His next scientific work was entitled, New Experiments and Observations upon Cold (1665). This was followed by the Origin of Forms and Qualities according to the Corpuscular Philosophy (1666); a continuation of his first work on the air (1669); Tracts about the Cosmical Qualities of things, the Temperature of the Subterraneous Regions, and the Bottom of the Sea (1669), a volume which gave rise to much discussion, its statements being founded on experiment; Origin and Virtues of Gems (1672); Essays on the Subtilty and Determinate Nature of Effluvia (1673); tracts on the Saltness of the Sea, the Moisture of the Air, the Natural and Preternatural State of Bodies, Cold, Hidden Qualities of the Air, Celestial Magnets, Hobbes’s Problem of a Vacuum, and the Cause of Attraction and Suction (1674); Experiments and Notes about the Mechanical Origin or Production of Particular Qualities, including a discourse on electricity (1676); the Aerial Noctiluca, or some new Phenomena, and a Process of a Factitious Self-shining Substance (1680) ; New Experiments and Observations upon the Icy Noctiluca, to which is added a Chemical Paradox (1682); a further continuation of his first work on the air (1682); Memoirs for the History of Human Blood (1684); Short Memoirs for the Natural Experimental History of Mineral Waters (1685); Medicina Hydrostatica (1690) ; and Experimenta et Observationes Physicae (1691).

Of his religious and theological writings we may mention, An Essay on Scripture, of which one portion was published in 1663, and the whole at a later date by his friend Sir Peter Pett; Occasional Reflections upon several Subjects (1665), a strange medley of trivialities and grave thoughts, amusing, yet not wholly unwise, which was assailed and ridiculed by Dean Swift in A Pious Meditation upon a Broomstick, in the Style of the Honourable Mr Boyle, and by Butler in An Occasional Reflection on Dr Charlton’s feeling a Dog's Pulse at Gresham College (a neat reprint of the Occasional Reflections was published at Oxford in 1848); The Excellency of Theology, compared, with Philosophy, written in the year of the Great Plague, but not published till 1673; Considerations about the Reconcilableness of Reason and Religion, with a Discourse about the Possibility of the Resurrection (1655); A Discourse of Things above Reason, inquiring whether a Philosopher should admit any such (1681); a tract on the High Veneration Man’s Intellect owes to God (1685); A Free Inquiry into the vulgarly received notion of Nature (1686); and The Christian Virtuoso (1690).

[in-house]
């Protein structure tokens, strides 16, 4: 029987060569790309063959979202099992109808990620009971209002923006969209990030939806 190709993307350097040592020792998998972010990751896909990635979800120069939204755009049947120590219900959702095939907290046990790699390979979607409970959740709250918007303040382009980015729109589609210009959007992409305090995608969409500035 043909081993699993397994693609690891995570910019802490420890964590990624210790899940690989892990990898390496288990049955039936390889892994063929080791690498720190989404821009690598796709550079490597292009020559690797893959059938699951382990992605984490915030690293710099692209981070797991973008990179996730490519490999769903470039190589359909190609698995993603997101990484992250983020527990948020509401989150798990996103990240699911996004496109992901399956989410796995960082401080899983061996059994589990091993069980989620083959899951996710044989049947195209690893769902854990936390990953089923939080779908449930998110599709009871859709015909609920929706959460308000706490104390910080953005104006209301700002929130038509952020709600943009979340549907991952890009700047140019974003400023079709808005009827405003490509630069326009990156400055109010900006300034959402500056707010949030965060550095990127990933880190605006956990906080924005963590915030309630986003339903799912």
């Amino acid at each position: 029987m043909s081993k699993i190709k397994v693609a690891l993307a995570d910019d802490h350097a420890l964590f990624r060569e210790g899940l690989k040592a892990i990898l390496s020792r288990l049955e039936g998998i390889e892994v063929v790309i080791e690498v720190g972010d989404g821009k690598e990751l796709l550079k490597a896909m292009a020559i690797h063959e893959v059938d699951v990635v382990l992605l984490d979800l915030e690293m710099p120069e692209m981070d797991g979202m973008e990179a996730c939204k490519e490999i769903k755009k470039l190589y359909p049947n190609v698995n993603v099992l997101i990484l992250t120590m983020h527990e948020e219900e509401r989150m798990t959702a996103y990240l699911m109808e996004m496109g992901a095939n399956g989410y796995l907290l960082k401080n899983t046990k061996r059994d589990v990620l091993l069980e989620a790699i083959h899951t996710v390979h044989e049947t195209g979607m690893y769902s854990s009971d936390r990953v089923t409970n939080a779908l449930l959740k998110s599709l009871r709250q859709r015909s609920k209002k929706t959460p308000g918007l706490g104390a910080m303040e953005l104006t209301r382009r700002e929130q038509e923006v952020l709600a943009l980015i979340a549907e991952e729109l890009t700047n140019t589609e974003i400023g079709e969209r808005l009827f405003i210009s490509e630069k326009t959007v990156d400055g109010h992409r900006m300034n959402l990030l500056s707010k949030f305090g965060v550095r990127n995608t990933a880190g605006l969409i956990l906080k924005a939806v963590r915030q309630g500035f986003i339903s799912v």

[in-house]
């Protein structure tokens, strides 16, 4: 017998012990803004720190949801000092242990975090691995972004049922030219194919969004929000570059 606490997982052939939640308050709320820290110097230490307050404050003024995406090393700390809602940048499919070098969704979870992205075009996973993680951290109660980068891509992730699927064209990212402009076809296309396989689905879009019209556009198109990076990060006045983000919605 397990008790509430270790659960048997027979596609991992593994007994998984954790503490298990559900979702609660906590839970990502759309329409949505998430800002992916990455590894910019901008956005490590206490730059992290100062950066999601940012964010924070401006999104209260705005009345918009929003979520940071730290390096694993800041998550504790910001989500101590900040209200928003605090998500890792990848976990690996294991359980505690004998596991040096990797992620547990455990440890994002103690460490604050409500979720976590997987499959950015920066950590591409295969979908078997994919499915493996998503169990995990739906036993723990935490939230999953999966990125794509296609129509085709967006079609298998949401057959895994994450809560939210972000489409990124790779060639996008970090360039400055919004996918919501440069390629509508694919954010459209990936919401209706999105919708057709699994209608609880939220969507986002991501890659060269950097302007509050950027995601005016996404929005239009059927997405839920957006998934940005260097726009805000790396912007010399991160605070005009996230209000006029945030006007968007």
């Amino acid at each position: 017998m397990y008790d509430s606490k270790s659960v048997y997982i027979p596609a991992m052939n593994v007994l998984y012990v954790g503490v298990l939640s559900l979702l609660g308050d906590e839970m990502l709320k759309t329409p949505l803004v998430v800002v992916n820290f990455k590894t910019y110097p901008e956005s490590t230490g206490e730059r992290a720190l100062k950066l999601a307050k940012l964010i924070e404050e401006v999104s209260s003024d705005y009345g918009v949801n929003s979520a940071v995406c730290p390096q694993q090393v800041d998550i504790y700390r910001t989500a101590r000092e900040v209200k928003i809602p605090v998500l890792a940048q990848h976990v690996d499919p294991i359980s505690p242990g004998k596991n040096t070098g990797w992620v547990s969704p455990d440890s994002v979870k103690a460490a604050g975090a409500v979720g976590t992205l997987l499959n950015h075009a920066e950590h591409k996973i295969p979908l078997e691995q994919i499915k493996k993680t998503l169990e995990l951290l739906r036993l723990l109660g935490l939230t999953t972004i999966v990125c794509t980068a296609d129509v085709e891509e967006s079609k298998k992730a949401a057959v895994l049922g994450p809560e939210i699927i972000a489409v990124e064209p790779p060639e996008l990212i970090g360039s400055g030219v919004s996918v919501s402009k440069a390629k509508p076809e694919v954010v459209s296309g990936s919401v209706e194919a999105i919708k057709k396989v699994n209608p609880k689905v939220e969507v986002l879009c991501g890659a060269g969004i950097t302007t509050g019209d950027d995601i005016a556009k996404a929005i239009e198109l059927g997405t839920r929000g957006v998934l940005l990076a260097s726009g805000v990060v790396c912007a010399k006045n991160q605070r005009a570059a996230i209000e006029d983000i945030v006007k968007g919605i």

Several other works appeared after his death, and among these were -- The General History of the Air designed and begun; an account of his making the phosphorus, September 30, 1680; and Medicinal Experiments.

An incomplete edition of Boyle’s works appeared at Geneva some years before his death. A useful classified abridgment was published by Dr Peter Shaw, editor of an abridgment of Bacon’s Philosophical Works.

The first complete edition was that of Dr Birch, which appeared, with a Life of the author, in 5 vols. folio, in 1744. Another complete edition was issued in 6 vols. 4to, in 1772.

A portrait of Boyle, by Kerseboom, which is in the possession of the Royal Society, formed part of the National Portrait Exhibition at South Kensington in 1866.

Boyle bequeathed his natural history collections to the Royal Society. [--]

Related Pages: Robert Boyle in the History of Chemistry